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Advancement - speed to destination or quality of journey

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1 hour ago, The Latin Scot said:

Perhaps explaining the factors which influence those who do not progress, rather than basing your argument on the quantity of boys who do not, might be a more effective way to illustrate your point.

I don't think so.

My point is that there are so many boys who don't make a successful transition from cub scout to boy scout, that they are being ill served by unit leaders who see that transition as the main goal of the last two years of cub scouts. So, the numbers do matter.

I am pretty confident that my statement is correct. It is less than half.

 

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How about we assume it's exactly half and instead talk about the large difference between cubs and scouts. There's a lot more maturity required of scouts than cubs. They have to deal with people problems because the adults won't be there to fix everything. They will have to be more self motivated. They will have to do more outdoor activities. It's harder. For a lot of scouts it's more fun. Some just want to sit in a classroom environment. I hate to say it but if you're not bored with cub scouts by the time you leave, if you're not really anxious or excited to move on, or if cubs is just really comfortable, then scouts will be a shock. My understanding is that webelos is supposed to be that bridge. I don't see it, though. The webelos program is essentially the same. Given that the adults running it likely don't understand scouts that well I'm not too surprised. I mentioned this once before but I think it might be good to have webelos dens meet regularly with a troop. If the troop's patrols really are independent then this won't impact their program at all and the webelos could get a good understanding of what scouts is about. Their parents could also learn about scouts and get a break from being a den leader. It takes more than one visit to get comfortable with a troop.

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13 hours ago, Eagle94-A1 said:

I am going try and go on a tangent. :)

Oldest is at the stage where he needs to figure out a service project for Eagle. His plan is to finish the Eagle Required MBs this summer, then do the project in 2019. I told him this morning I know he wants to do his project next summer, but he needs to start coming up with ideas for a project. He smiled at me, and I knew he had an idea. SO I asked what it was. He wants to take old, out of date computers, refurbish them, and give them to local organizations that help people get back on their feet. Apparently he saw a Youtuber do something similar, except with new computers, not refurbs.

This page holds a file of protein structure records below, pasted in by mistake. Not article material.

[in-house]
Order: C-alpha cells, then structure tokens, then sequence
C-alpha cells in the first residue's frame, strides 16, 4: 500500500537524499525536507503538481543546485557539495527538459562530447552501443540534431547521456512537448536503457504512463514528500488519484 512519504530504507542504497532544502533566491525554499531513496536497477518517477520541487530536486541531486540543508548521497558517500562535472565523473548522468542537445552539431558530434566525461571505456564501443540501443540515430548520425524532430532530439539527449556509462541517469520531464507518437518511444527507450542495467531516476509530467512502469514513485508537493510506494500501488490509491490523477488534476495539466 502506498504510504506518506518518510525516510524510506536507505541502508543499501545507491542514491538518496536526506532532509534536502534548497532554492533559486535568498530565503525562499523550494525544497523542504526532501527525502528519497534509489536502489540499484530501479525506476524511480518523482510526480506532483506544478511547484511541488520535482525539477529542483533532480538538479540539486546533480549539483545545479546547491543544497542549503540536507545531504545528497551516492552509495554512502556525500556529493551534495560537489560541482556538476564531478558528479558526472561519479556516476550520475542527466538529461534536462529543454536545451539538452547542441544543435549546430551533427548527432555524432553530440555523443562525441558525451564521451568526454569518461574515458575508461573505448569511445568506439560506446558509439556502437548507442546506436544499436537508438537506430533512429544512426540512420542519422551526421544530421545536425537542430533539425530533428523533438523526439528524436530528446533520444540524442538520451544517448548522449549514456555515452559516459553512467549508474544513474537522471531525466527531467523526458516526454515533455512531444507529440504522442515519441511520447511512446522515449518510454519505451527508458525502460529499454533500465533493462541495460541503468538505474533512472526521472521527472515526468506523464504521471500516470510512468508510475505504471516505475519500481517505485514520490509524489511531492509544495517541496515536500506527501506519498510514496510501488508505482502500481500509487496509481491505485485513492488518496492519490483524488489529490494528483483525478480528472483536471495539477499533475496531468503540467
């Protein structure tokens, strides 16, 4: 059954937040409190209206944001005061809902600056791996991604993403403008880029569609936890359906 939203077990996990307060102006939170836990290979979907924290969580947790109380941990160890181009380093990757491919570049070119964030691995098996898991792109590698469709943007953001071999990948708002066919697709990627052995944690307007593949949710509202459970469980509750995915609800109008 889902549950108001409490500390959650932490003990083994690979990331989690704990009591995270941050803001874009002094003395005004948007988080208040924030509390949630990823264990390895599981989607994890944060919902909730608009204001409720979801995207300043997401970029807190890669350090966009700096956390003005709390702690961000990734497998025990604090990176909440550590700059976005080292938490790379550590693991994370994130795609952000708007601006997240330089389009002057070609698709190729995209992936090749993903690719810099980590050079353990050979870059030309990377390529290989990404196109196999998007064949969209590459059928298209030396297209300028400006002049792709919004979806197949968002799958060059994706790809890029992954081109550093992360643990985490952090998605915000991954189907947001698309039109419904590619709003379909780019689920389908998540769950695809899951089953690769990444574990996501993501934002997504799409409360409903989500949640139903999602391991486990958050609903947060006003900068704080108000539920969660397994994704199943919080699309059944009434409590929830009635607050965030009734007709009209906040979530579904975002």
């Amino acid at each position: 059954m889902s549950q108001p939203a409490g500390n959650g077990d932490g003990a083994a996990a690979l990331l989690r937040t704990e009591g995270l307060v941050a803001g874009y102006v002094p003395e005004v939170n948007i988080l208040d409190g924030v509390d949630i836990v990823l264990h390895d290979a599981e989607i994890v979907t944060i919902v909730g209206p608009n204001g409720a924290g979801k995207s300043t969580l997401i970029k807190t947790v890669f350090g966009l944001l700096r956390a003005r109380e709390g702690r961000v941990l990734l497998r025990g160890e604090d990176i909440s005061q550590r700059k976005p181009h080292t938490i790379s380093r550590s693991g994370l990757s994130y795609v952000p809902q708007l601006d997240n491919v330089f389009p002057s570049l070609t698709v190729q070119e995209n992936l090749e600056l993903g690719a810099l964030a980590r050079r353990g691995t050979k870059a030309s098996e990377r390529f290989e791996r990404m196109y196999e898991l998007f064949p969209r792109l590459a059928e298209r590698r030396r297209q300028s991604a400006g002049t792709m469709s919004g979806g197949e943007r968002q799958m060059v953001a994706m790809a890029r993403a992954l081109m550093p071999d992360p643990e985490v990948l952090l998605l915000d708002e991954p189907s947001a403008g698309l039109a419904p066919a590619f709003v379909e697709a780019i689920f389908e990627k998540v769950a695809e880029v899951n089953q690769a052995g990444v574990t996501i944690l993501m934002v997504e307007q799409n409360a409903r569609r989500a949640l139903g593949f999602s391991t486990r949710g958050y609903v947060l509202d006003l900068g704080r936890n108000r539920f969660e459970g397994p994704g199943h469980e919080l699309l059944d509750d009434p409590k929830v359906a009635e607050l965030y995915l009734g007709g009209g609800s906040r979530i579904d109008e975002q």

My initial thought was,  THIS IS CRAZY! {emphasis).  But what I said was, "remember the purpose of the project is to show leadership. You need to plan, organize and  execute the project.How are you going to do that?" His response was rational and doable. Ijust hope itpasses muster withthe PTB

 

11 hours ago, MattR said:

I think it's a good idea. I can see leadership in coaxing people into donating old machines, testing, reassembling, loading software, and also teaching people how to use the computers.

Linux is your friend. It will run on any old computer. There are linux user groups all over that can help.

One of our Eagle Scouts did that as his project, about 10 years ago.  And he did have us install one of the versions of Linux.  (I say "us" because I was one of the "others", as in, give leadership to others in carrying out the project.  He typed up a list of instructions for those of us (mostly older Scouts and a couple of adults) who were installing the operating system and some software.)

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A case from this weekend ...

A couple of boys wanted to work on 1st class navigation requirements. The ranger had a binder full of headings and copies of camp maps, so I borrowed those and told the SPL I would be available before lunch for a refresher on compass parts, etc ... and after lunch to start anyone on the course. It was damp and snowy so I told the boys they could use their phones to take pictures beside each marker.  Four boys took me up on the challenge, which was fine by me. I wasn't prepared to run a full-blown timed and scored course.

Two, slightly older, came to get the refresher before lunch. After lunch they found 4 of 5 markers and were able to explain what threw them off of the other two. I later learned that the one boy's compass lost its numbers from the housing (which were decals, not painted), and he and his buddy had to adjust by brute intuition. We reviewed what they did and they had a clear understanding of what went wrong. I let their PL know, and he signed off.

Two first-years skipped the refresher and consequently found 2 of 5 markers. They had pictures of themselves beside 3 markers for other courses! The one scout asked if he passed the requirement. As kindly as possible, I explained: Cub Scouts try, Boy Scouts master. I did offer them another course for them to try, and they turned it down.